A fake “you” could be harvesting your friends

Andy sipped his piping hot, home-made mocha coffee from a white, ceramic mug. The words “My java is better than yours” stood out prominently on the side of the cup. He picked up his purple smartphone and punched in the access code. When he opened his Facebook application, he spotted a friend request on the notification bar.

The notification was from Craig Johnson, a former co-worker from a previous job three years ago. Andy raised his left eyebrow at the request. He had been Facebook friends with Craig since his time at the company, and wasn’t sure why Craig would need to request a friendship with him again.

With a shrug, Andy accepted the request. He continued to peruse the latest posts from friends until it was time to head to work.

Later that evening, Andy took a break from his job at Pole Vault, a sports bar in Scottsdale, Arizona. He noted a new Facebook alert message from Craig earlier during his shift and didn’t have time to peruse until now. When he accessed it, he read about a dire situation involving Craig’s trip to Nigeria.

“Andy, I need help!” read the message. “I have been arrested for bad driving in Nigeria during business trip and I need $500 fast to pay fine or I go to jail. I have no money and my wallet is stolen. Please help!”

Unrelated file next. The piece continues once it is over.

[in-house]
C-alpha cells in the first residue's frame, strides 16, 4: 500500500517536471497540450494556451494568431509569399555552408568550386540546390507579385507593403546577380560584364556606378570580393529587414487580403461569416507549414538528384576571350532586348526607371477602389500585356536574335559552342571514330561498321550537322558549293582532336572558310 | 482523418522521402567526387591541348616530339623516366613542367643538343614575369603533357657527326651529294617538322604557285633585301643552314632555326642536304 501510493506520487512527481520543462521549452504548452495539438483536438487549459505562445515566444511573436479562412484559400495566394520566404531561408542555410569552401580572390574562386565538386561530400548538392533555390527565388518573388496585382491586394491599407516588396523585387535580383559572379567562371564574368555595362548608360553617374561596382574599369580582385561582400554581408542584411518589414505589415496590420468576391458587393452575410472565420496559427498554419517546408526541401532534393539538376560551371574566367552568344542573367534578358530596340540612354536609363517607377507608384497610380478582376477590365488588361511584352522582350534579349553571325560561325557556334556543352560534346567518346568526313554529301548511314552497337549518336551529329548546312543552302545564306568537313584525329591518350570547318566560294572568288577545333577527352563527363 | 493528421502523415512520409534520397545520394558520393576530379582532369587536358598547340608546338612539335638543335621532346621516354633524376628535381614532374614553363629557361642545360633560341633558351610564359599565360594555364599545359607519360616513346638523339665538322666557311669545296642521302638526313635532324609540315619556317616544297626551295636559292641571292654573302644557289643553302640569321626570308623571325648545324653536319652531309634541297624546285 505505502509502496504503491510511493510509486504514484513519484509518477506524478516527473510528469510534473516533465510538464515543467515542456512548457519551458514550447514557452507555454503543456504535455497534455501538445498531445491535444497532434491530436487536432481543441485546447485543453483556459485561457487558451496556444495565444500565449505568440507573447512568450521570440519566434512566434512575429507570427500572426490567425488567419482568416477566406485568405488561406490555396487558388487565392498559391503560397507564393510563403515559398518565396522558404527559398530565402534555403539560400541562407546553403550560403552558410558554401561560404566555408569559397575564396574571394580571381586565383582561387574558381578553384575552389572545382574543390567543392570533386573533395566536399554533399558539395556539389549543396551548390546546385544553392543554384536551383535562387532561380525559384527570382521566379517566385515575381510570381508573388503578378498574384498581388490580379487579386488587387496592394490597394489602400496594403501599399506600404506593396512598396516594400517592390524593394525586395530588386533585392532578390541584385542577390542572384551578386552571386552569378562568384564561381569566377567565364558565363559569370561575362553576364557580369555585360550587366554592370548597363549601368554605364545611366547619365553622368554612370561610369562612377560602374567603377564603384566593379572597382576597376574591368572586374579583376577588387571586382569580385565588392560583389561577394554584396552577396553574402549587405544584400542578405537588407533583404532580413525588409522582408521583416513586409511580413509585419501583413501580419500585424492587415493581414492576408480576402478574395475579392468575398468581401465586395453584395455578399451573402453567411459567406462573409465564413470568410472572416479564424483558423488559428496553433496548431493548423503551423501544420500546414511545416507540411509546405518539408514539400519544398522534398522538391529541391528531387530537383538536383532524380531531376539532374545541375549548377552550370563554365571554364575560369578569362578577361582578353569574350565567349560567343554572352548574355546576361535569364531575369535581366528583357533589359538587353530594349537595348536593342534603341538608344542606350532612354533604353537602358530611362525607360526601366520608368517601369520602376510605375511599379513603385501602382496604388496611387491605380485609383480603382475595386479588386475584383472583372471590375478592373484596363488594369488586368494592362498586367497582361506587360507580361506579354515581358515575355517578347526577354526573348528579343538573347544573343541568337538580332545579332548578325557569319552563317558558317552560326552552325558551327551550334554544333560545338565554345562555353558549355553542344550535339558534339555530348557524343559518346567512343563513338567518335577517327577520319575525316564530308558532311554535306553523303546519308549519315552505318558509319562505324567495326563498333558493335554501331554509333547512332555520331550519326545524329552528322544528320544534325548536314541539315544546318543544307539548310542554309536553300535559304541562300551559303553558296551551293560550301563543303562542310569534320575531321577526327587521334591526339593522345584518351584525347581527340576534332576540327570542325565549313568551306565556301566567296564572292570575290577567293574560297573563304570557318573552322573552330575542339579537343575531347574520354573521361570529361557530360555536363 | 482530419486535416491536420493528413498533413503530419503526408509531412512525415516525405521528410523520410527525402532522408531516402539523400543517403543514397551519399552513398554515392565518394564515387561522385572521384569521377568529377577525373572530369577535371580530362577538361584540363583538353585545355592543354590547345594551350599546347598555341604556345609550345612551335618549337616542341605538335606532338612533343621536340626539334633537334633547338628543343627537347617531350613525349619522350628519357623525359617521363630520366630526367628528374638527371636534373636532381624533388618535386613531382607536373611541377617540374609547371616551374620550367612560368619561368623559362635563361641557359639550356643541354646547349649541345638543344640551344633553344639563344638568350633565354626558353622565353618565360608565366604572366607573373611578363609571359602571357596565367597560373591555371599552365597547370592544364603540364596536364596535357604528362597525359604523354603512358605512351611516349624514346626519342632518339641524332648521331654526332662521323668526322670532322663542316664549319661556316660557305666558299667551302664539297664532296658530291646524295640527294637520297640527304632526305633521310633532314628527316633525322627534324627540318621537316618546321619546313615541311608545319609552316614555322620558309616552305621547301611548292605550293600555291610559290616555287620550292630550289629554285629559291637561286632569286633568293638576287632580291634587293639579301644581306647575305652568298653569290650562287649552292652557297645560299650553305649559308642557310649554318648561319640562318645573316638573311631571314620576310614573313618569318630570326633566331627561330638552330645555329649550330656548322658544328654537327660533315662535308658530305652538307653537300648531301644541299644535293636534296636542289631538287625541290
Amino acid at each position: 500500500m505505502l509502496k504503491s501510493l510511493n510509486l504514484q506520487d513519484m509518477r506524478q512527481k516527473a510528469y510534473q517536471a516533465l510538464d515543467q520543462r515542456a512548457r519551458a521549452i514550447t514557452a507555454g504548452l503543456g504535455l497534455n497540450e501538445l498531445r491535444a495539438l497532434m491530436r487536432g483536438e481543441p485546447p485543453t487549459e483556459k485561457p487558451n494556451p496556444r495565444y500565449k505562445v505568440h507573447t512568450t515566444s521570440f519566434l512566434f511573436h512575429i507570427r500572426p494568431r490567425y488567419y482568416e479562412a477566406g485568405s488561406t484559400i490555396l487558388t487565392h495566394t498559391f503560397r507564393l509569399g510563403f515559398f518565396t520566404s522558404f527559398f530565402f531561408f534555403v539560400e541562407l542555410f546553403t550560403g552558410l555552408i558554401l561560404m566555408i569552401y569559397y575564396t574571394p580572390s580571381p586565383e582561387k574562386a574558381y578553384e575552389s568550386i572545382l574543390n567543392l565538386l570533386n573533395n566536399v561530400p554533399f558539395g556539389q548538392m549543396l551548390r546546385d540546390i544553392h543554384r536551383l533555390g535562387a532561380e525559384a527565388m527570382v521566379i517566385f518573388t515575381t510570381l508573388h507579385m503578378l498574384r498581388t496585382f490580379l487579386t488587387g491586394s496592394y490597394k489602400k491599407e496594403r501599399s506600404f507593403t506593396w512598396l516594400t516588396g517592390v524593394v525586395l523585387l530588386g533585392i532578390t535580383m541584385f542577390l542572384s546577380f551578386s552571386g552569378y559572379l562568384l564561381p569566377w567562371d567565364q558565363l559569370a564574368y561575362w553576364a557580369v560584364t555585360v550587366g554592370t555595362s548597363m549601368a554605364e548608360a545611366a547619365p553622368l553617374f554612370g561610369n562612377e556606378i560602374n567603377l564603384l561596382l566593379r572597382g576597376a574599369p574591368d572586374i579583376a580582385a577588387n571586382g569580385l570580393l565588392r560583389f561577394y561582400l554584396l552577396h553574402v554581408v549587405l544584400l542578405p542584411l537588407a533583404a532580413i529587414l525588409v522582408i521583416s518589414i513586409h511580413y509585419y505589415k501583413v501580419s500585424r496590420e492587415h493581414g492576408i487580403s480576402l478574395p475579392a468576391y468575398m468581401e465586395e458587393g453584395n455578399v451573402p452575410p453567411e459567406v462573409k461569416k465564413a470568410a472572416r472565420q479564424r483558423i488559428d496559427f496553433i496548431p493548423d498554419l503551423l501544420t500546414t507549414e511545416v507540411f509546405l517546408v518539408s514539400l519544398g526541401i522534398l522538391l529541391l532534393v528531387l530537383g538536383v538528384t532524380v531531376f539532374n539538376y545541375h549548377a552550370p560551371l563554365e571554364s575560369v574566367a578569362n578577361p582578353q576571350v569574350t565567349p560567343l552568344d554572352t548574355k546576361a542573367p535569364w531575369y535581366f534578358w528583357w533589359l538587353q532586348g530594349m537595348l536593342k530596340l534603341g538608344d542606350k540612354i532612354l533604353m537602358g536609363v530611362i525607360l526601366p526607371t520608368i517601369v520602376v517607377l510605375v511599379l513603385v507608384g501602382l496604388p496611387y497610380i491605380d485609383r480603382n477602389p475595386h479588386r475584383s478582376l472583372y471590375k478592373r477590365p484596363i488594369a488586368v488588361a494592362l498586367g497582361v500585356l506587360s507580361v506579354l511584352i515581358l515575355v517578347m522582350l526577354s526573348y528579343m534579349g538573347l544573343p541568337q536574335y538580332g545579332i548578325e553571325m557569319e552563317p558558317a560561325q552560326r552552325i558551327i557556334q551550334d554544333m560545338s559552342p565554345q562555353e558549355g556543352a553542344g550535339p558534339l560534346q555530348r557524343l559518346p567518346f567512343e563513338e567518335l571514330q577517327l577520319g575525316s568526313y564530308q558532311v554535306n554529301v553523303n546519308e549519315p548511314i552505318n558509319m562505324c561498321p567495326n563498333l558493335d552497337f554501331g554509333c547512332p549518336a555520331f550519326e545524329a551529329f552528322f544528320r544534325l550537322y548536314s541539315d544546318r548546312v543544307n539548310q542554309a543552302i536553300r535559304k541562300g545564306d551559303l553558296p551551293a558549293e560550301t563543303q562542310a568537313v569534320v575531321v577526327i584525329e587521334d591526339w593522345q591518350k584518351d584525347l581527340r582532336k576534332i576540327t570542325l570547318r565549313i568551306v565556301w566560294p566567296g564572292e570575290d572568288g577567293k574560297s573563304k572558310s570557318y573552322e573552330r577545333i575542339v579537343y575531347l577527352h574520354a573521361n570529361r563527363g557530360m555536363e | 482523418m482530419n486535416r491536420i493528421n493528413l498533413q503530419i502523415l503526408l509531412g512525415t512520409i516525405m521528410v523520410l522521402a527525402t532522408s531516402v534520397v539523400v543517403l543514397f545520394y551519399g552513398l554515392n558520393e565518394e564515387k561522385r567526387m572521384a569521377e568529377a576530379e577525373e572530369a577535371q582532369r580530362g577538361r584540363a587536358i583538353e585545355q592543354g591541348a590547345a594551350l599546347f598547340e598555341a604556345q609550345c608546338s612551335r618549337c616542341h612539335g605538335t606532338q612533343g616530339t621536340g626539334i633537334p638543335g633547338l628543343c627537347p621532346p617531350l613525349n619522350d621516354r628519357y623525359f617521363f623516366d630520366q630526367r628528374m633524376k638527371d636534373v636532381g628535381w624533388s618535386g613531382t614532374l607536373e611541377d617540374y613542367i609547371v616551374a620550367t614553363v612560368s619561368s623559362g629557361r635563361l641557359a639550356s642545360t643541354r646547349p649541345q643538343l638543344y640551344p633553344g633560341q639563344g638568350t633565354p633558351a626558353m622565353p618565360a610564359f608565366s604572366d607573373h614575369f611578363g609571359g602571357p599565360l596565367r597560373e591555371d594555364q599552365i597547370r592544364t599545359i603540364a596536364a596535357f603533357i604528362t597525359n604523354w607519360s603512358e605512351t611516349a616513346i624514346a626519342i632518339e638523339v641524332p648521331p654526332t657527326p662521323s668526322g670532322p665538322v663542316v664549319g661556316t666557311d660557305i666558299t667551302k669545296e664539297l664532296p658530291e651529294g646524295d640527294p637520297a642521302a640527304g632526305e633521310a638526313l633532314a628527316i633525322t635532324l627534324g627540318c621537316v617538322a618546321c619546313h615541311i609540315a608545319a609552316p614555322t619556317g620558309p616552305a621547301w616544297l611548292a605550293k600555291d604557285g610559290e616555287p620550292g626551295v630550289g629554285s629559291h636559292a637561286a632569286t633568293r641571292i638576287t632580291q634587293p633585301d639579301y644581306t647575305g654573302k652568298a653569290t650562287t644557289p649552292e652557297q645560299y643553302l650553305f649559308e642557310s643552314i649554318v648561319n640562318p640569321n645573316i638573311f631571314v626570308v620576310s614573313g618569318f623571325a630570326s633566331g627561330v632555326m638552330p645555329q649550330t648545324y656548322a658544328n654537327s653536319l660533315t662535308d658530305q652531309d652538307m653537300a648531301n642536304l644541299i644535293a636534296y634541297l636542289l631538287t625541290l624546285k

Andy replied to Craig’s message asking more about the situation. At the end of their electronic message conversation, Andy agreed to wire money to Craig to help him out of his situation.

The next day, Andy read a message on his Facebook wall from someone who received a similar friend message from Craig. Andy’s heart sank when he discovered the person who requested the renewed friendship was not Craig, but a scammer looking to prey on Craig’s friend list to steal money.


The Craig clone in this scenario copied the real Craig’s photos from his page and added them to his own. After the Craig clone had duplicated the real Craig’s profile and header photos, he targeted Craig’s Facebook friends and requested friendships with them. Those who accepted the friend requests became targets for the Craig clone’s scam.

If you receive a friend request from someone with whom you’re already friends, don’t accept it. Instead, go to your friends list and see if that person is still a friend. If so, send a message to that person telling him or her about the new friend request. If not, send a message to the person who sent the friend request and ask that person something only he or she would know. If the person doesn’t respond to your satisfaction, delete the request.

To make cloning your account more difficult, don’t accept friend requests from strangers. Also, make sure your friends list and posts aren’t visible to non-friends. Type “hide Facebook friends list from public” and “hide Facebook timeline from public” into your favorite search engine to learn more about hiding your personal information from strangers.

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